Melissa Capalbo

Document Type




The box . . . . It’s a small room, so you really don’t move
around a lot. You wake up, and there’s a toilet right next to
your head. You look out the window and you see birds fly-
ing, and that only leads your mind into wanting freedom
more. And since it’s a small room, it makes you think cra-
zy. . . .Right now, I’m five-foot-seven. I grew. I came here
when I was five feet tall.

This is Rikers Island. The 19-year-old boy who shared his story is certainly not alone. Thousands of youth from throughout New York State grew up incarcerated on Rikers Island, which is among the “world’s worst” correctional facilities. Since its historic opening in the 1930s, the facility has been plagued by “drug use, corrupt correction officers, violence, squalor, [and] gang consolidation.” Yet, it is the same place that New York has allowed children to call their home for the last several decades. In 2015, Governor Andrew Cuomo raised awareness for the significant problem of treating “troubled kids” as adults and declared, in his Raise the Age campaign, that the minimum age for criminal responsibility “must change.”

In 2017, the New York Legislature raised the age of criminal responsibility from sixteen years old to eighteen years old but left a substantial loophole. The phrase “extraordinary circumstances” within its Raise the Age (“RTA”) legislation provides this gray area, as the statute reads, “[t]he court shall deny the motion to prevent removal of the action in [the] youth part unless the court makes a determination upon such motion by the district attorney that extraordinary circumstances exist that should prevent the transfer of the action to family court.” Since the Legislature failed to define what factors to examine or specify crimes that constitute such a finding, the phrase has been applied both broadly and arbitrarily. With little guidance, courts have examined factors such as prior juvenile history—in violation of the Family Court Act—as well as culpability—at odds with the presumption of innocence. Moreover, some courts have used mental illness as a way to entirely mitigate a finding of extraordinary circumstances, perhaps believing the juvenile justice system is more equipped to handle mental illness.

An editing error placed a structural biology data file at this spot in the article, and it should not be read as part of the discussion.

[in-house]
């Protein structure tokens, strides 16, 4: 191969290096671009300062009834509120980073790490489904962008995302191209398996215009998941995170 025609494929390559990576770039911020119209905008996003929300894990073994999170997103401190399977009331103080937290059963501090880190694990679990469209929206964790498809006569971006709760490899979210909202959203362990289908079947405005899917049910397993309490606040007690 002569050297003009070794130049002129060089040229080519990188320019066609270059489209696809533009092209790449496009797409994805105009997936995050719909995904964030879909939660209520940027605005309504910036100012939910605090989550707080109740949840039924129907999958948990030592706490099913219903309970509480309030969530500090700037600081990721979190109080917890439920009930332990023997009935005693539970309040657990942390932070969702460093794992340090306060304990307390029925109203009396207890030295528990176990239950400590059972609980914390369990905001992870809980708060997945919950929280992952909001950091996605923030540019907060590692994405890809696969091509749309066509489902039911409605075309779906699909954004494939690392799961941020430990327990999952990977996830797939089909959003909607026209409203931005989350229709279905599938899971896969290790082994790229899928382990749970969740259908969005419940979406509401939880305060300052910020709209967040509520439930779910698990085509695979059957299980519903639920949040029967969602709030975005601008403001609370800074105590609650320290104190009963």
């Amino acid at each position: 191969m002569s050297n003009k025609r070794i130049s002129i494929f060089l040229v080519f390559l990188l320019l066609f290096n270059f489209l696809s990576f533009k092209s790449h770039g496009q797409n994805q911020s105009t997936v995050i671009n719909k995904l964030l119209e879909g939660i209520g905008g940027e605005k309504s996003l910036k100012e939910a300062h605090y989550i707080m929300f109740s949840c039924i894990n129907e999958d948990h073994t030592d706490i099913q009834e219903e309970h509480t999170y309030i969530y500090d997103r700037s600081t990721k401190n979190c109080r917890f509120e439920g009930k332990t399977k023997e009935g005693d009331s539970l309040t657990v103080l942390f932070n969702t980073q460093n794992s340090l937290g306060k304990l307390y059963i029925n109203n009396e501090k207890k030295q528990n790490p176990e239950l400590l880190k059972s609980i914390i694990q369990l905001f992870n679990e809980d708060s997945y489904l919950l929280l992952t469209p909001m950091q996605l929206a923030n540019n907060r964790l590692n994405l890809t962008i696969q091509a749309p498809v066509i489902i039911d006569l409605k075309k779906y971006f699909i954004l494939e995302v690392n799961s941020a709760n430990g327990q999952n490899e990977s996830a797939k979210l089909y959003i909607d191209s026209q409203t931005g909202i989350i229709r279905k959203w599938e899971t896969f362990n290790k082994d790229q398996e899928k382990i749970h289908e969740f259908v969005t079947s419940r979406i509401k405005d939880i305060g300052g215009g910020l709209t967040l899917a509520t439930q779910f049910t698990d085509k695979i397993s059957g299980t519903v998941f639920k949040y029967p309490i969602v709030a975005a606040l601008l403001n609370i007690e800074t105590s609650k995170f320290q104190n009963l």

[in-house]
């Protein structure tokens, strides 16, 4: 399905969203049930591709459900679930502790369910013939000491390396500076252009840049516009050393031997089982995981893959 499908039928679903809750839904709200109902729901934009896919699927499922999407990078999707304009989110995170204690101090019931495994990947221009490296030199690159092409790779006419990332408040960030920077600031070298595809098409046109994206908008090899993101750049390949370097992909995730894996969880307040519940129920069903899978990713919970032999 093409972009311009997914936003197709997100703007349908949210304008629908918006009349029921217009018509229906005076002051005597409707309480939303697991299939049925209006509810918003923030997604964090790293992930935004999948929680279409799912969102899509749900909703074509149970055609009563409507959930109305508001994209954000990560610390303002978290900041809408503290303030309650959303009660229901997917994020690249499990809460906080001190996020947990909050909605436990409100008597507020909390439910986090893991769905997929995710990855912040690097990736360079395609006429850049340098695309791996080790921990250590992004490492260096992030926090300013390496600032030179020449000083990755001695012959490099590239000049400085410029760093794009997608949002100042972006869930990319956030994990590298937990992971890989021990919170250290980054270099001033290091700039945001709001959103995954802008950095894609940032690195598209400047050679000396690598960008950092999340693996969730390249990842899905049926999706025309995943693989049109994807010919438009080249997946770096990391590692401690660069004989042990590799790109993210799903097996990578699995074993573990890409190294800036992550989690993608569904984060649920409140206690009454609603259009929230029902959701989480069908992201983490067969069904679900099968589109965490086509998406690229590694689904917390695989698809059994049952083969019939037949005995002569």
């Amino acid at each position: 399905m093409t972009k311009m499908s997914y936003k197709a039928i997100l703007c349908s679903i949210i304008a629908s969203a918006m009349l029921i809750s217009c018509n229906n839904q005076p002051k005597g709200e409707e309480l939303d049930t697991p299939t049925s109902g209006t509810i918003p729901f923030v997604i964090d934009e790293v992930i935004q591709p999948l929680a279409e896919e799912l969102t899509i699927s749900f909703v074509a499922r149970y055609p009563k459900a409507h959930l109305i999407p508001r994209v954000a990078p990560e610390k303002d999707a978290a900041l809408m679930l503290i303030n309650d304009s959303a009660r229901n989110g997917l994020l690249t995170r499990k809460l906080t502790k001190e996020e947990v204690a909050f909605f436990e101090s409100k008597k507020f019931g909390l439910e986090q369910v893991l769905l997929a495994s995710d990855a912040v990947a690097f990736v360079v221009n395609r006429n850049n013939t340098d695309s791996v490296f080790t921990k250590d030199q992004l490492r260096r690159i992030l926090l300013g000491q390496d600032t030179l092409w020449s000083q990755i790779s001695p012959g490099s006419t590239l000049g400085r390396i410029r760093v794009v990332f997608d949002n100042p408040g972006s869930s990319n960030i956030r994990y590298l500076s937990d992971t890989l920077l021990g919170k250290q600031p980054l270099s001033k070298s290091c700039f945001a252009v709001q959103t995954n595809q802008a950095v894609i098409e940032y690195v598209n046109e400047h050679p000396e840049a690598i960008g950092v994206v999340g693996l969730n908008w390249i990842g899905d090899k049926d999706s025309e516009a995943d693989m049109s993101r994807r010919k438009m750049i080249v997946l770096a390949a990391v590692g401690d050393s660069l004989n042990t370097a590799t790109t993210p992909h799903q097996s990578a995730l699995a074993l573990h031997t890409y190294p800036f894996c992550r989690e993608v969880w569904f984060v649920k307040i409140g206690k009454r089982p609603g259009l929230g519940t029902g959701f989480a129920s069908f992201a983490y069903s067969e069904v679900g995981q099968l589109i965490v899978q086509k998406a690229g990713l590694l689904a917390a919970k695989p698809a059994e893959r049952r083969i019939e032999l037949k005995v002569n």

Part I of this Note will provide an overview of the history of the juvenile justice system using a four-wave approach, as categorized by the National Campaign to Reform State Juvenile Justice Systems. It will focus on New York specifically as it pertains to the fourth, and current, wave of reform. Part II will outline the problems caused by the Legislature’s failure to define “extraordinary circumstances.” It will detail the ways in which courts have struggled to determine factors to examine and how to use those factors, specifically focusing on prior juvenile history, culpability, and mental illness. Lastly, Part III will explore the possibilities for change through the lens of Connecticut and Pennsylvania’s RTA statutes, suggesting a set of appropriate factors to examine when deciding if extraordinary circumstances exist. Further, it will explore new ways to approach mental illness among alleged youthful offenders and suggest blended sentencing laws as a way to mitigate various problems associated with a preliminary assessment of culpability.



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